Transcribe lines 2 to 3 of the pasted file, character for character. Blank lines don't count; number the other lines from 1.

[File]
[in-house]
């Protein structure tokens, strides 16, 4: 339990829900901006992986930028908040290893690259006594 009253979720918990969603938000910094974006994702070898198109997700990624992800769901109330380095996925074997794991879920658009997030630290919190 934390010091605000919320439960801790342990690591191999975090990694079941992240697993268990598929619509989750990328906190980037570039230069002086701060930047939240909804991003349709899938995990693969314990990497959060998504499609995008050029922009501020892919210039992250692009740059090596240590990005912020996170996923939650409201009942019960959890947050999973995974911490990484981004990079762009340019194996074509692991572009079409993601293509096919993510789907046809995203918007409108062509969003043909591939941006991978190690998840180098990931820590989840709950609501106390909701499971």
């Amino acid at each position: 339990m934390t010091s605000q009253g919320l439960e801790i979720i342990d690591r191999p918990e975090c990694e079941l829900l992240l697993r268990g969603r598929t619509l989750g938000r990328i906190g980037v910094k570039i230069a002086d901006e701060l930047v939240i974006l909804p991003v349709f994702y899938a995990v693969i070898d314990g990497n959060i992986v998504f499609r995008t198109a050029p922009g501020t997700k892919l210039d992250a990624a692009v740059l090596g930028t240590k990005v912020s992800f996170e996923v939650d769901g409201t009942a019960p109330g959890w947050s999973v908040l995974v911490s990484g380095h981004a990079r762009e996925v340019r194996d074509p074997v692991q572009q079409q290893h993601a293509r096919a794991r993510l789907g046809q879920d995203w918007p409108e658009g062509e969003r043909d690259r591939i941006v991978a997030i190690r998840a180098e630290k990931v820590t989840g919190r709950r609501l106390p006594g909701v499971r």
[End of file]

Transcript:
């Protein structure tokens, strides 16, 4: 339990829900901006992986930028908040290893690259006594 009253979720918990969603938000910094974006994702070898198109997700990624992800769901109330380095996925074997794991879920658009997030630290919190 934390010091605000919320439960801790342990690591191999975090990694079941992240697993268990598929619509989750990328906190980037570039230069002086701060930047939240909804991003349709899938995990693969314990990497959060998504499609995008050029922009501020892919210039992250692009740059090596240590990005912020996170996923939650409201009942019960959890947050999973995974911490990484981004990079762009340019194996074509692991572009079409993601293509096919993510789907046809995203918007409108062509969003043909591939941006991978190690998840180098990931820590989840709950609501106390909701499971």
């Amino acid at each position: 339990m934390t010091s605000q009253g919320l439960e801790i979720i342990d690591r191999p918990e975090c990694e079941l829900l992240l697993r268990g969603r598929t619509l989750g938000r990328i906190g980037v910094k570039i230069a002086d901006e701060l930047v939240i974006l909804p991003v349709f994702y899938a995990v693969i070898d314990g990497n959060i992986v998504f499609r995008t198109a050029p922009g501020t997700k892919l210039d992250a990624a692009v740059l090596g930028t240590k990005v912020s992800f996170e996923v939650d769901g409201t009942a019960p109330g959890w947050s999973v908040l995974v911490s990484g380095h981004a990079r762009e996925v340019r194996d074509p074997v692991q572009q079409q290893h993601a293509r096919a794991r993510l789907g046809q879920d995203w918007p409108e658009g062509e969003r043909d690259r591939i941006v991978a997030i190690r998840a180098e630290k990931v820590t989840g919190r709950r609501l106390p006594g909701v499971r």